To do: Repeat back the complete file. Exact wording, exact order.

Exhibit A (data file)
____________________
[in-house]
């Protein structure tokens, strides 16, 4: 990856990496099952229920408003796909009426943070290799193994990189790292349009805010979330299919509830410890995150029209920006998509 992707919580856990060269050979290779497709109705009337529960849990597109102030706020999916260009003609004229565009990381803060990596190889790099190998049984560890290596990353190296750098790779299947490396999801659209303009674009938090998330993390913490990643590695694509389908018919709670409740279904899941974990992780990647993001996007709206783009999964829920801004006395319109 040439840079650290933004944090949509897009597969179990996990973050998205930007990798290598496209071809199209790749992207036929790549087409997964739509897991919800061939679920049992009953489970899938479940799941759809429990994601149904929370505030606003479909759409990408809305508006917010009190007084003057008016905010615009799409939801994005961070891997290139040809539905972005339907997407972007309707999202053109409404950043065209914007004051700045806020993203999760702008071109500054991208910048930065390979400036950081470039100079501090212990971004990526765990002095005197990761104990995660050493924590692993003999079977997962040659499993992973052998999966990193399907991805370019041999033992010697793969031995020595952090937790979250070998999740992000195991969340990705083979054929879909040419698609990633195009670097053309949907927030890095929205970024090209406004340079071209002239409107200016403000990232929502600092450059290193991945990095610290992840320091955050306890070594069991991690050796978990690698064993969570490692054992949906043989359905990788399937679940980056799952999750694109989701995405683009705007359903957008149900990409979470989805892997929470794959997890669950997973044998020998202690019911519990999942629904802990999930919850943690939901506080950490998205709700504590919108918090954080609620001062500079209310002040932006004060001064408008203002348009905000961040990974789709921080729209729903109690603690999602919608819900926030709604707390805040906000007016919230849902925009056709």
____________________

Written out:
[in-house]
């Protein structure tokens, strides 16, 4: 990856990496099952229920408003796909009426943070290799193994990189790292349009805010979330299919509830410890995150029209920006998509 992707919580856990060269050979290779497709109705009337529960849990597109102030706020999916260009003609004229565009990381803060990596190889790099190998049984560890290596990353190296750098790779299947490396999801659209303009674009938090998330993390913490990643590695694509389908018919709670409740279904899941974990992780990647993001996007709206783009999964829920801004006395319109 040439840079650290933004944090949509897009597969179990996990973050998205930007990798290598496209071809199209790749992207036929790549087409997964739509897991919800061939679920049992009953489970899938479940799941759809429990994601149904929370505030606003479909759409990408809305508006917010009190007084003057008016905010615009799409939801994005961070891997290139040809539905972005339907997407972007309707999202053109409404950043065209914007004051700045806020993203999760702008071109500054991208910048930065390979400036950081470039100079501090212990971004990526765990002095005197990761104990995660050493924590692993003999079977997962040659499993992973052998999966990193399907991805370019041999033992010697793969031995020595952090937790979250070998999740992000195991969340990705083979054929879909040419698609990633195009670097053309949907927030890095929205970024090209406004340079071209002239409107200016403000990232929502600092450059290193991945990095610290992840320091955050306890070594069991991690050796978990690698064993969570490692054992949906043989359905990788399937679940980056799952999750694109989701995405683009705007359903957008149900990409979470989805892997929470794959997890669950997973044998020998202690019911519990999942629904802990999930919850943690939901506080950490998205709700504590919108918090954080609620001062500079209310002040932006004060001064408008203002348009905000961040990974789709921080729209729903109690603690999602919608819900926030709604707390805040906000007016919230849902925009056709």